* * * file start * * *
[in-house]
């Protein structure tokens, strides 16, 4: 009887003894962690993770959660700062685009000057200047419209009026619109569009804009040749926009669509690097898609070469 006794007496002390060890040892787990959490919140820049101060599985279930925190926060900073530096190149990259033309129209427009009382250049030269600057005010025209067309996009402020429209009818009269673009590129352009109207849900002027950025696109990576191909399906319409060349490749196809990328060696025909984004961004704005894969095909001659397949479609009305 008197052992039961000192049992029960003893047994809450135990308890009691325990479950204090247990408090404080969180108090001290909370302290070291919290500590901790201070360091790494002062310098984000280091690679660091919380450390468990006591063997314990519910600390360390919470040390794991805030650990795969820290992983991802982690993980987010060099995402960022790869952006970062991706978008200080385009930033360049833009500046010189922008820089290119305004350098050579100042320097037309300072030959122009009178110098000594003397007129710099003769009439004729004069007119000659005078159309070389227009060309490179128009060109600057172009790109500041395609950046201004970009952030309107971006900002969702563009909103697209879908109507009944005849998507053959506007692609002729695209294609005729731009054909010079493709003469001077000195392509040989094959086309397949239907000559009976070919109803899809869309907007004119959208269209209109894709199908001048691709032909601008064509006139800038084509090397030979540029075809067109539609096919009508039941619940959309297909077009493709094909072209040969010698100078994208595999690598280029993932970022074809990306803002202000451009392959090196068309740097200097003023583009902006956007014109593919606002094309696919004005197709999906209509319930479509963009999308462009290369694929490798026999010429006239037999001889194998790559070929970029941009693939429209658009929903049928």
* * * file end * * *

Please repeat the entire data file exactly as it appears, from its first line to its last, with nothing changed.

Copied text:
[in-house]
């Protein structure tokens, strides 16, 4: 009887003894962690993770959660700062685009000057200047419209009026619109569009804009040749926009669509690097898609070469 006794007496002390060890040892787990959490919140820049101060599985279930925190926060900073530096190149990259033309129209427009009382250049030269600057005010025209067309996009402020429209009818009269673009590129352009109207849900002027950025696109990576191909399906319409060349490749196809990328060696025909984004961004704005894969095909001659397949479609009305 008197052992039961000192049992029960003893047994809450135990308890009691325990479950204090247990408090404080969180108090001290909370302290070291919290500590901790201070360091790494002062310098984000280091690679660091919380450390468990006591063997314990519910600390360390919470040390794991805030650990795969820290992983991802982690993980987010060099995402960022790869952006970062991706978008200080385009930033360049833009500046010189922008820089290119305004350098050579100042320097037309300072030959122009009178110098000594003397007129710099003769009439004729004069007119000659005078159309070389227009060309490179128009060109600057172009790109500041395609950046201004970009952030309107971006900002969702563009909103697209879908109507009944005849998507053959506007692609002729695209294609005729731009054909010079493709003469001077000195392509040989094959086309397949239907000559009976070919109803899809869309907007004119959208269209209109894709199908001048691709032909601008064509006139800038084509090397030979540029075809067109539609096919009508039941619940959309297909077009493709094909072209040969010698100078994208595999690598280029993932970022074809990306803002202000451009392959090196068309740097200097003023583009902006956007014109593919606002094309696919004005197709999906209509319930479509963009999308462009290369694929490798026999010429006239037999001889194998790559070929970029941009693939429209658009929903049928």